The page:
Right now, that is the best way to protect your house. It has not, in my experience, impeded the sale of a home. I've resold two of the houses PD saved and the covenants were not a negative concern to the buyers.

It is Monday night at 10:00PM just drove by 930 W. Markham and the house has been completely reduced to rubble! Why?!
I see at the Durham County public record tax website that the new owners paid $ 232,000.00 just 3 months ago on 12/18/07 for this 2,928 sq. ft. house.
And now it is gone....I read on the listserve where the new owners Don and Sheila Goldstein wrote that they were "forced" to demolish their new house, due to the poor foundation. Yeah, right..., how stupid do the Goldsteins think we are?!
It is obvious they will most likely build a McMansion. How sad.

How is it "obvious they will most likely build a McMansion"?

Am I missing something?

Welcome to the Party Trinity Park. Hope Valley has been having its historic housing stock torn down for McMansions for over 20 years. So far we have lost homes like W. K. Boyd, W.C. Davison, F. H. Kenan, R. N. Barringer. Homes by architects like Charles Barton Keen, and Hackeny and Knott have been destroyed. We are just starting on National Register work here in HV and are hoping to change some minds about teardowns.

When architects or designers tell homeowners that homes must be torn down, it usually means that they don't have enough imagination to work on them. Why do people buy homes/lots in these neighborhoods anyway? Maybe because they like the look and feel of an established place? Well tearing it down and removing what you like about the community doesn't help maintain that character. It does not help property values to have some cheaply built out of character monstrosity move in next door or worst of all, as we have seen down south here, empty lots where beautiful homes once stood.


The foundation only had problems on the porch. An entirely new roof was put on in December 2006. I can imagine that fixing a foundation is much cheaper than building an entirely new house as we are currently do that very thing to our house. If you have the money to purchase a house and land for 232k then tear it down, I doubt you are going to build a house the mimics the style and character of the original.

Also, in tearing down that house, they cut down old growth trees on the lot. Those trees cannot be replaced.

Shame on the Goldsteins. May all your permits be held up and your contractors be feckless.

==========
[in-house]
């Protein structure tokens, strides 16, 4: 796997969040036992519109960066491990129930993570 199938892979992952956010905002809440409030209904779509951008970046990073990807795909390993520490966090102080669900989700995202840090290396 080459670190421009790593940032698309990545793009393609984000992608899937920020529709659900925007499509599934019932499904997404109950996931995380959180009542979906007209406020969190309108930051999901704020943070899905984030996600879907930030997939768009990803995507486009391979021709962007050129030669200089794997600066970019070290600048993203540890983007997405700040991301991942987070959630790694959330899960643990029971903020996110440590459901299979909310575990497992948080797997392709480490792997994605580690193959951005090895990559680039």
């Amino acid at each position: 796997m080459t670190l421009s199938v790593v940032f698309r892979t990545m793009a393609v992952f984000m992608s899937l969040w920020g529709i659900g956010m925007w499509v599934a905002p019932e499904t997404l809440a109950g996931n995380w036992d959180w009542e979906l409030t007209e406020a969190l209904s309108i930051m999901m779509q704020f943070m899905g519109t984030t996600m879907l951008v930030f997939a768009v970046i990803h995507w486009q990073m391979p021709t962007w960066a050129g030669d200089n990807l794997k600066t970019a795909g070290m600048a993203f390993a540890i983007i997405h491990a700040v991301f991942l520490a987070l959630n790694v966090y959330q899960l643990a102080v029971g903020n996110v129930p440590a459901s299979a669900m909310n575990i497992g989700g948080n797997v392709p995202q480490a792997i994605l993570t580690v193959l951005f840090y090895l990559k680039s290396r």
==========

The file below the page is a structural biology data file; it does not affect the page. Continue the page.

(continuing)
In a conversation with the listing realtor I was left with the impression that the house would be marketed as a teardown. I was horrified at the notion, as the house had so many quirky, original features that would be impossible to replicate. It seems like a little industry-specific education could benefit the real estate world.

Evidently, the former owners put a great deal of work into the interior of the house and are surprised and saddened by its destruction, so that doesn't sound very consistent with marketing as a teardown.


Oh please.

I showed the house and nowhere did I see in any of the MLS or marketing documents any mention whatsoever of the possibility of a teardown. The listing agent told me in writing that she had it looked at by a contractor prior to listing and that all it needed was $50-75K of work and then it should be then worth at least $400K.

Does anyone know if they at least saved any of the fixtures or the FP mantels? That house should have been deconstructed, not just sent to the dump!

Realtor "A"

The City should be required to publish ALL demolition applications, and apply a 90 day waiting period to all teardowns, regardless of where the house is located.


I am the previous owner of 930 W. Markham. The house had over 30k worth of work put into it. I was assured that the Goldsteins would continue with the rehab. That was beautiful home with amazing woodwork, doors, fireplaces and quirky charm. I am devastated and utterly disappointed


That's really sad - I'm so sorry they tore down the house that you put so much care and effort into.


To clarify a few things.930 W. Markham was marketed as a home that was move in ready , but could be further rehabed. 930 W. MArkham was a home, not a lot to be sold. The current "owners" misrepresented and clearly just want a Mc Mansion. Ugh. I am in town this weekend and will probably loose my mind when i see it.

...and, since someone asked, they saved (as far as I can tell) none of the three original mantles, the 3 inch thick wooden doors, or any tshred of the original craftsmanship.